Of the complications of dacryostenosis, the most common is dacryocystitis (inflammation of the lacrimal sac), less often peridacryocystitis (inflammation of the tissues surrounding the lacrimal sac) and periorbital phlegmon may occur. The development of purulent complications is indicated by the appearance of swelling, redness and soreness in the projection of the lacrimal sac, signs of systemic inflammation (fever, malaise, etc.).
Methods of diagnosis of dacryostenosis include anamnesis collection, biomicroscopy, in adults – visometry and tonometry. From special methods, tubular or nasal samples are used (the time of passage of the dye through the tear duct (TD) is determined). Diagnostic flushing is performed to determine the patency of the lacrimal apparatus, the degree of narrowing of the canal is judged by the nature of evacuation from the TD of the flushing fluid (drops or jet).
The main diagnostic method is dacryocystorentgenography with contrast (it is possible to accurately determine the location of blockage or narrowing of the lacrimal duct by contrast agent delay). Of the additional methods, computed tomography can be prescribed, which allows you to determine pathological foci or processes in the nasal sinuses, possible deformations of intra-nasal structures that affect the patency of the lacrimal apparatus of the eye.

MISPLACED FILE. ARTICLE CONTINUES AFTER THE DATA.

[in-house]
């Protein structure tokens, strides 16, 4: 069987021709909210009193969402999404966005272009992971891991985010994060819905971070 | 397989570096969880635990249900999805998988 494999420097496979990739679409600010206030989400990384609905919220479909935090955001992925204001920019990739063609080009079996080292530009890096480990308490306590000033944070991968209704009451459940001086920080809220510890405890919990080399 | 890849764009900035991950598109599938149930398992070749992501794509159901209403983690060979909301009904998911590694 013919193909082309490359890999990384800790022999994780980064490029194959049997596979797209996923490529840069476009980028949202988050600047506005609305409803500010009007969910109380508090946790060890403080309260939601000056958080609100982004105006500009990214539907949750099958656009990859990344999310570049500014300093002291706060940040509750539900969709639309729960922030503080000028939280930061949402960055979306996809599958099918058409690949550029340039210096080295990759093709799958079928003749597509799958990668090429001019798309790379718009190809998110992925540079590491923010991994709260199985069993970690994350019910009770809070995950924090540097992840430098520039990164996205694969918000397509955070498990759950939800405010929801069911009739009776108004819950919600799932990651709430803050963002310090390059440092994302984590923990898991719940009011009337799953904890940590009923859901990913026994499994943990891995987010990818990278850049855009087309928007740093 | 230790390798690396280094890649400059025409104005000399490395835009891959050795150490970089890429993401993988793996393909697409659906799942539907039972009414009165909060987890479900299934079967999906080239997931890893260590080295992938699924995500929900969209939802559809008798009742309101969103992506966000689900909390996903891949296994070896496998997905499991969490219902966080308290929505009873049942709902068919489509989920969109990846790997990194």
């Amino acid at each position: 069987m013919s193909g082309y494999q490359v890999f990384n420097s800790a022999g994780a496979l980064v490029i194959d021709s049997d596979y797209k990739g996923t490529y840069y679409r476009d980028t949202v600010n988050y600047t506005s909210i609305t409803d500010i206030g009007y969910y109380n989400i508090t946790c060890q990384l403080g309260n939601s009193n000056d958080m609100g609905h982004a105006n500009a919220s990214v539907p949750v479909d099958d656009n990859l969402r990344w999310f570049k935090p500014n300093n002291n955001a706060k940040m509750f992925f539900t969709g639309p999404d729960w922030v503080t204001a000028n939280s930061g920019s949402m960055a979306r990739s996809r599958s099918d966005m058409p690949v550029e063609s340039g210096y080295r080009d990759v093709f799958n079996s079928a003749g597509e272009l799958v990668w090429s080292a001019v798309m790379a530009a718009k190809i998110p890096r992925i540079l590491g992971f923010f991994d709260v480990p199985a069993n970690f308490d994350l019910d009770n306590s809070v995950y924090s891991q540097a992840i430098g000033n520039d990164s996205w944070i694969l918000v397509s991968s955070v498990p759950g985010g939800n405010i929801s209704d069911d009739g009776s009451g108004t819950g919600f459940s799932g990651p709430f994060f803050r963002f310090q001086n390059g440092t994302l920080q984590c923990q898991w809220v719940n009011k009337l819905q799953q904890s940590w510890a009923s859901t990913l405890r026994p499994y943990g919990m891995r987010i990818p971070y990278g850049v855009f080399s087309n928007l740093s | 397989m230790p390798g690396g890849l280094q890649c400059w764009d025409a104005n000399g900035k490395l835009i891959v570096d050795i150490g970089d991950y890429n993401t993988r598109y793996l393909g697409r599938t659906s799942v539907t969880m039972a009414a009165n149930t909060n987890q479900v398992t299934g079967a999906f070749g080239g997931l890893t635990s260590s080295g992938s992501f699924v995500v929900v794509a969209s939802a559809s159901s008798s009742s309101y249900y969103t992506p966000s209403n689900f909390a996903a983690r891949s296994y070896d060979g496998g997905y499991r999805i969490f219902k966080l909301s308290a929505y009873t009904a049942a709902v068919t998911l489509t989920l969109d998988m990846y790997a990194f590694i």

Conservative methods are used to treat congenital and acquired forms. In congenital dacryostenosis, lacrimal tract massage is primarily recommended; a pediatric ophthalmologist teaches massage techniques to parents at the reception. The ineffectiveness of massage for six months is an indication for referral for diagnostic probing and flushing of the tear-nasal duct in a child. Treatment of the acquired form immediately begins with the washing of the tear ducts. With purulent discharge, antibacterial drops are prescribed. Eye washing with antiseptic may be required. Copious lacrimation in adults is an indication for the appointment of moisturizing drops or gels.
Surgical intervention is resorted to if there is no effect from conservative methods during the year, both in adults and in children. Surgical treatment includes balloon dacryoplasty, stenting or drainage of the lacrimal tract. The essence of the techniques is to expand the tear duct in various ways.
With timely and competent treatment, the prognosis is favorable. Measures for the prevention of dacryostenosis are aimed at preventing the acquired form. They include regular visits to an ophthalmologist, the use of the correct technique of instilling eye drops (observe an interval of 10 minutes when instilling more than 3 types of drops at the same time), if necessary, the patient should be trained in the techniques of proper wiping of tears. The congenital form is not preventable. If symptoms of dacryostenosis are detected in a child, the main task of parents is to contact a specialist in time and perform the prescribed treatment.